Budget deficit comes in at $10.1 billion, in boost for early return to surplus


File 20180925 85755 up06mj.jpg?ixlib=rb 1.1
Estimates out, but happy. Mathias Cormann and Josh Frydenberg announce the smallest deficit in a decade.
Mick Tsikas/AAP

Michelle Grattan, University of Canberra

The budget outcome for 2017-18 shows a deficit of A$10.1 billion –
dramatically less than expected in May, and just 0.6% of GDP.

In this year’s May budget, a mere four months ago, the outcome for the last financial year was forecast to be just over A$18 billion, already revised well down on the more than A$29 billion estimate in the 2017 budget.

The drivers of the better-than-anticipated result were stronger
revenue and lower spending than earlier expected.

Treasurer Josh Frydenberg and Finance Minister Mathias Corman said in
a statement: “At A$10.1 billion, just 0.6 per cent of gross domestic
product (GDP), the underlying cash deficit is the smallest in ten
years.

“Stronger economic growth and much stronger employment growth than
anticipated at the time of the 2017-18 budget have driven increases in
personal income tax and company tax receipts, with total receipts
$13.4 billion higher than expected at the time of the budget.

“Total payments were A$6.9 billion lower than forecast at budget time,
including as a result of lower welfare payments with more Australians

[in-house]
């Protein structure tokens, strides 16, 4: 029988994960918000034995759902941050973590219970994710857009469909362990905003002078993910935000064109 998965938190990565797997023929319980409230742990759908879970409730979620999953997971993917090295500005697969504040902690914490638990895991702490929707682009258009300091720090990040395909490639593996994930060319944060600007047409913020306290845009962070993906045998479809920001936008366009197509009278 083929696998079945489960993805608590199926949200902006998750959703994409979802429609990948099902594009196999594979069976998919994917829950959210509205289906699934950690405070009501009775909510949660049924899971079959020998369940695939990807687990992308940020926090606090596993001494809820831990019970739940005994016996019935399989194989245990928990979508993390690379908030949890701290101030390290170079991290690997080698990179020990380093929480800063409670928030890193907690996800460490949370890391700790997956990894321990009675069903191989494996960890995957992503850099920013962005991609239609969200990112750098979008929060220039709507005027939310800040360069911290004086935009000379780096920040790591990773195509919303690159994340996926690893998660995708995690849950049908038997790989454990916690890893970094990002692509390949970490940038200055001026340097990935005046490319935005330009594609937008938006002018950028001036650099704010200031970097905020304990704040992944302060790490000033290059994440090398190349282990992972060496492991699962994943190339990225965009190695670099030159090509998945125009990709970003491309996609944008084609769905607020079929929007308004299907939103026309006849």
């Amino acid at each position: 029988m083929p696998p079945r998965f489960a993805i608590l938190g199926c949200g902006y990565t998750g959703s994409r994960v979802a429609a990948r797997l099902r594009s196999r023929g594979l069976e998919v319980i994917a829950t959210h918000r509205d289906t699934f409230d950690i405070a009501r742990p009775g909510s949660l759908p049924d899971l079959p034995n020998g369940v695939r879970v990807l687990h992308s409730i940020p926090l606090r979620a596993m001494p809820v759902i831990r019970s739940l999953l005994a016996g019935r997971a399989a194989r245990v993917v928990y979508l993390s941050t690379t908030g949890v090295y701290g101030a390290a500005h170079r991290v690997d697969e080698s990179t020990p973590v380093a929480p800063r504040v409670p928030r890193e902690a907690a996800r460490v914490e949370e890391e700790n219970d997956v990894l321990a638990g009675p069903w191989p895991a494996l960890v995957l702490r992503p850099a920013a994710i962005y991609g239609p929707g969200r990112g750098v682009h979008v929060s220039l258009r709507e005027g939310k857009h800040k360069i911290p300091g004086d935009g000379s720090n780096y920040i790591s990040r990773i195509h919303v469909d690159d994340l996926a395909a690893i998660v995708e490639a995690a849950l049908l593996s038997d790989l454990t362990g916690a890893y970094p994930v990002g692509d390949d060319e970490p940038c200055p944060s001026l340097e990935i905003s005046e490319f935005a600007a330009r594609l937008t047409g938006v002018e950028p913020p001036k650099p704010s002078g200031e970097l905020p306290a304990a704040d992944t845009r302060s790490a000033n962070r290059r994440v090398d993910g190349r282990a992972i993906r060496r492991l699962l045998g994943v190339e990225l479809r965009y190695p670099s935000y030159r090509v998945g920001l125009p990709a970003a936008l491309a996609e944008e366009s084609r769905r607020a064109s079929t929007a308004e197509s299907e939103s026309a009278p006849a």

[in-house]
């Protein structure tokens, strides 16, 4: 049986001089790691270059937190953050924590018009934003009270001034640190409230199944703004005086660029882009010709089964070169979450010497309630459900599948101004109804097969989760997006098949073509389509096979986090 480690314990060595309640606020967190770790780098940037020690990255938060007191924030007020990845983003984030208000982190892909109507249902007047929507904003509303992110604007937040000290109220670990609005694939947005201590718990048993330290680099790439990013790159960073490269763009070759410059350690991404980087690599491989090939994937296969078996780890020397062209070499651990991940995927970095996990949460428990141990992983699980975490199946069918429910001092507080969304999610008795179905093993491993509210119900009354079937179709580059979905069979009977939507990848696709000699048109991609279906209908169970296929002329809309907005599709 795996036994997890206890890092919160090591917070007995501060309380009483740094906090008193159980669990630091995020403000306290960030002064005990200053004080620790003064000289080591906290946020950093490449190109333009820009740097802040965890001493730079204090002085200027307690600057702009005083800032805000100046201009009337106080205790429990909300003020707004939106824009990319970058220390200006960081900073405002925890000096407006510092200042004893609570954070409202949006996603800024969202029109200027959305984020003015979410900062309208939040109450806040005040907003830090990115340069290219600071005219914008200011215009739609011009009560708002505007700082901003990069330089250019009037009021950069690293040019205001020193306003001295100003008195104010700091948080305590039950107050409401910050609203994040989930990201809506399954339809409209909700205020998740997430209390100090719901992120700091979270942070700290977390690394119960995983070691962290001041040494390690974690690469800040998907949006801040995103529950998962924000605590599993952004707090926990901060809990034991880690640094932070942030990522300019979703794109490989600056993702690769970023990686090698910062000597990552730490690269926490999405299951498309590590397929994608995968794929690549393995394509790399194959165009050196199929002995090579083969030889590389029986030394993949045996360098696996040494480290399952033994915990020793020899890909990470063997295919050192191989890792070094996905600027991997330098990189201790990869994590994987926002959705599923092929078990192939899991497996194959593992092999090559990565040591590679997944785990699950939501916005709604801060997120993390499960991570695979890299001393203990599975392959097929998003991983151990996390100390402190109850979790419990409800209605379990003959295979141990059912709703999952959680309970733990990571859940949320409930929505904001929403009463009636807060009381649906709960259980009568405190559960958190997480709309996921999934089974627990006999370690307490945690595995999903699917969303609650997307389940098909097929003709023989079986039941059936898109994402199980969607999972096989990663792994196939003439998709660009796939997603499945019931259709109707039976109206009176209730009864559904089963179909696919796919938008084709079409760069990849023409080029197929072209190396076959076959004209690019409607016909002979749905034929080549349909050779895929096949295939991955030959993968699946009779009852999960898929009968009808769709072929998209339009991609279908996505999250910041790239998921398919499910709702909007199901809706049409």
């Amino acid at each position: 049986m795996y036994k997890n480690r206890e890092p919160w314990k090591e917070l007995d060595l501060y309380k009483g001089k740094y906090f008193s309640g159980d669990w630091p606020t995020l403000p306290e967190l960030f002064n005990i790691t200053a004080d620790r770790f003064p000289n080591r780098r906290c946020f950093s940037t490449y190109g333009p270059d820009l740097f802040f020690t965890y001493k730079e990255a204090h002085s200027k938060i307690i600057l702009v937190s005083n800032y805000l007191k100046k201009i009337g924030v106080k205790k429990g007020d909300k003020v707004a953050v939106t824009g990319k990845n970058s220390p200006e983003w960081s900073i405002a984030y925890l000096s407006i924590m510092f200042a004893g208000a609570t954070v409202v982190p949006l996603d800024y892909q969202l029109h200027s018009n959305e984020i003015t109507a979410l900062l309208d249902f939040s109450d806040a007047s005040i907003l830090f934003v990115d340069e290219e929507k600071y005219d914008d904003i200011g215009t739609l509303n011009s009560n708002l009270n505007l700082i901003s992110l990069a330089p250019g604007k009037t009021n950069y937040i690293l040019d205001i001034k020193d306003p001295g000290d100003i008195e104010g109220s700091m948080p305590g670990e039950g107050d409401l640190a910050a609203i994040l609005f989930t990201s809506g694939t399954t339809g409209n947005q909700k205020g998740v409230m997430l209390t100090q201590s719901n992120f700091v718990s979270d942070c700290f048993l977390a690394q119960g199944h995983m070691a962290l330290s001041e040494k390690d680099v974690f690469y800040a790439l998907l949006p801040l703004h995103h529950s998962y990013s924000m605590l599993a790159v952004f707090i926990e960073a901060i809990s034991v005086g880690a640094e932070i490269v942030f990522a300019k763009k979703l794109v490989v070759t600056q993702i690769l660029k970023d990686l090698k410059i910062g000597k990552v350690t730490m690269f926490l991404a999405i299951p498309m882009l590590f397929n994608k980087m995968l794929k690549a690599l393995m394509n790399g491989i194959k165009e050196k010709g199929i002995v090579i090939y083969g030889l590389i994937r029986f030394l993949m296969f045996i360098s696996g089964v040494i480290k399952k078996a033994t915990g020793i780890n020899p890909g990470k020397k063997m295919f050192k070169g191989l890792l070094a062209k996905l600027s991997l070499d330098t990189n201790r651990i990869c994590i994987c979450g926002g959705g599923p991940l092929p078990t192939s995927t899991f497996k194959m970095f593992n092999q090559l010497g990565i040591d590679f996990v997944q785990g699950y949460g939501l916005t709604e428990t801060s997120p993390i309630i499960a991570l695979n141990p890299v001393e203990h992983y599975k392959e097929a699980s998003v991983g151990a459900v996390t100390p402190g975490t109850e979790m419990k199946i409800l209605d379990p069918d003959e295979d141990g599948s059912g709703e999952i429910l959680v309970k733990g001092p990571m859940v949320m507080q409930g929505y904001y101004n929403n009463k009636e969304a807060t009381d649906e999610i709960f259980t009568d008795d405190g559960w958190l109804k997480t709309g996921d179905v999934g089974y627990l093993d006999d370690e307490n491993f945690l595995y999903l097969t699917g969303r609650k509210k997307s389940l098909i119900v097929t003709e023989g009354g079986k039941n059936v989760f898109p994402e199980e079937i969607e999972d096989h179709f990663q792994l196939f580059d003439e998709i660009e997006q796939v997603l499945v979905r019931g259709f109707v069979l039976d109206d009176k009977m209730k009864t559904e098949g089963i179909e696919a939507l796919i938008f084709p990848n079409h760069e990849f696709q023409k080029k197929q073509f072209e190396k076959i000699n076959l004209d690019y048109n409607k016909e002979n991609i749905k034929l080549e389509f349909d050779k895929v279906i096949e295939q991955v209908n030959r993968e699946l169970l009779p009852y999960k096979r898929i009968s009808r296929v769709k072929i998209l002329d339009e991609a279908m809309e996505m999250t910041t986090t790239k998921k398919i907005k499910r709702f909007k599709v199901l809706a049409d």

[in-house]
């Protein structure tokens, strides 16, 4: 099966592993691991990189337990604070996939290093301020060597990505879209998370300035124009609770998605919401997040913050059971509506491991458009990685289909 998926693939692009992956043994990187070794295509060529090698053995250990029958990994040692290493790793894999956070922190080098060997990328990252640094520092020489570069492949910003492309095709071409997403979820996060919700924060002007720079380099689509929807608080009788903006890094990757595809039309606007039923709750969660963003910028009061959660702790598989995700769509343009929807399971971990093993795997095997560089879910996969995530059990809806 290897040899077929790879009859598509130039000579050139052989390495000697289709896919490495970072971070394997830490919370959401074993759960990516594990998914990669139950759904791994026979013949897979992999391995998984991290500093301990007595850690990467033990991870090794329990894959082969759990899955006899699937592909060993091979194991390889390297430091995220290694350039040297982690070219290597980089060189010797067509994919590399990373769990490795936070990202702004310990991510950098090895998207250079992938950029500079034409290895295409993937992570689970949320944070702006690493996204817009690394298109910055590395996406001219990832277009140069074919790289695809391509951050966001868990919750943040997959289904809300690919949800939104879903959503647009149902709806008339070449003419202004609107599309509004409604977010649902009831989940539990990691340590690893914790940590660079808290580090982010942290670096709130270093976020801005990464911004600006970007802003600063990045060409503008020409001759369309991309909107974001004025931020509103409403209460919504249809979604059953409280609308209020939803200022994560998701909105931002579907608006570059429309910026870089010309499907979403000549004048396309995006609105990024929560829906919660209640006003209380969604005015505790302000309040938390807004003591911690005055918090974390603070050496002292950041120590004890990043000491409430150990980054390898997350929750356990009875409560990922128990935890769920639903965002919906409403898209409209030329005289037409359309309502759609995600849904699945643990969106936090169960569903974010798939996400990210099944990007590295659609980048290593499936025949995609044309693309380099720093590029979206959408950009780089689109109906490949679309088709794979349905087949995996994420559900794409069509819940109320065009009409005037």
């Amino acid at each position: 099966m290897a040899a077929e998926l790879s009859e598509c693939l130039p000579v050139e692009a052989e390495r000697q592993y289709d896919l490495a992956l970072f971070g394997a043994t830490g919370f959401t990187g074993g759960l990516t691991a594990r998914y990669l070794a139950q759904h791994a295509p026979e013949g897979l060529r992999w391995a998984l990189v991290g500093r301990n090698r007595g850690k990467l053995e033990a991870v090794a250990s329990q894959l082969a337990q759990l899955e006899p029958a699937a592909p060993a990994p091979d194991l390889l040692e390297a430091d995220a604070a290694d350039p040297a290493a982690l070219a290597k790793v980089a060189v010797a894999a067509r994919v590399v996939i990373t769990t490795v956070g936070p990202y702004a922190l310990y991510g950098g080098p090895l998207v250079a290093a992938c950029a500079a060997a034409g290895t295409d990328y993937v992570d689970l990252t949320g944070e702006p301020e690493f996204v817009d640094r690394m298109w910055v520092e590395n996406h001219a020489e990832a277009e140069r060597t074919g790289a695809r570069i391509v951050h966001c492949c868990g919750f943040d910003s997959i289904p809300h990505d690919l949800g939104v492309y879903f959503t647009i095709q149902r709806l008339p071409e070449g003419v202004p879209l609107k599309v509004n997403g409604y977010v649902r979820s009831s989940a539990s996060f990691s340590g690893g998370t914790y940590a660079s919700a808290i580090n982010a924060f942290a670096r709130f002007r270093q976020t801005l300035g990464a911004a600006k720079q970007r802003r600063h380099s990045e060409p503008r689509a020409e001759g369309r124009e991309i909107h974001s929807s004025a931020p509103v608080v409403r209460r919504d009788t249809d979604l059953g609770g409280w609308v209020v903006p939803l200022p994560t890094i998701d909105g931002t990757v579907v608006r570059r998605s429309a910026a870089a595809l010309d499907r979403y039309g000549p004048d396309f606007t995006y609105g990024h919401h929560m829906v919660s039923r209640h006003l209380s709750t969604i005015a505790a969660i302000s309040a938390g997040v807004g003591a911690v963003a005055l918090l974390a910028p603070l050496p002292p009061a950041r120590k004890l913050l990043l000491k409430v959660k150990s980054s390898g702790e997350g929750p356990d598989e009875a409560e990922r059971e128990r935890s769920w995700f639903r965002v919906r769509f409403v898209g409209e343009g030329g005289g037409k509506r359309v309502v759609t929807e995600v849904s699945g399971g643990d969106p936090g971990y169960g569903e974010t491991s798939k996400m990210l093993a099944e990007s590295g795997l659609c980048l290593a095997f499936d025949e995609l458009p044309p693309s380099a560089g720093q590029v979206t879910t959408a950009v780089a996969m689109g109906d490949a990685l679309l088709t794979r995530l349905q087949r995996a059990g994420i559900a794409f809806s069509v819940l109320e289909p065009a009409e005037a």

in paid work. Welfare dependency for working age Australians is now at
its lowest level in 25 years and in 2017-18, there were 90,000 fewer
working age Australians on welfare,” they said.

“Real GDP in 2017-18 was stronger than anticipated in the 2017-18 budget.”

Last week Standard & Poor’s ratings agency reaffirmed Australia’s
triple A credit
rating. Frydenberg said Australia was one of only 10 countries with a AAA
credit rating from the three major agencies.

He told a news conference that the budget outcome confirmed the budget
was on the path back to balance in 2019-20.

The mid-year budget update will come in December, with the revisions
at that time setting the scene for the run into the election a few
months later, with the government making economic and fiscal
management a key plank in its campaign.

Shadow treasurer Chris Bowen said the final budget outcome “shows the
deficit came in almost four times worse than forecast in the Liberal
Party’s first budget. This is after the Liberal Party’s massive cuts
to schools, hospitals and the pension.”The Conversation

Michelle Grattan, Professorial Fellow, University of Canberra

This article is republished from The Conversation under a Creative Commons license. Read the original article.

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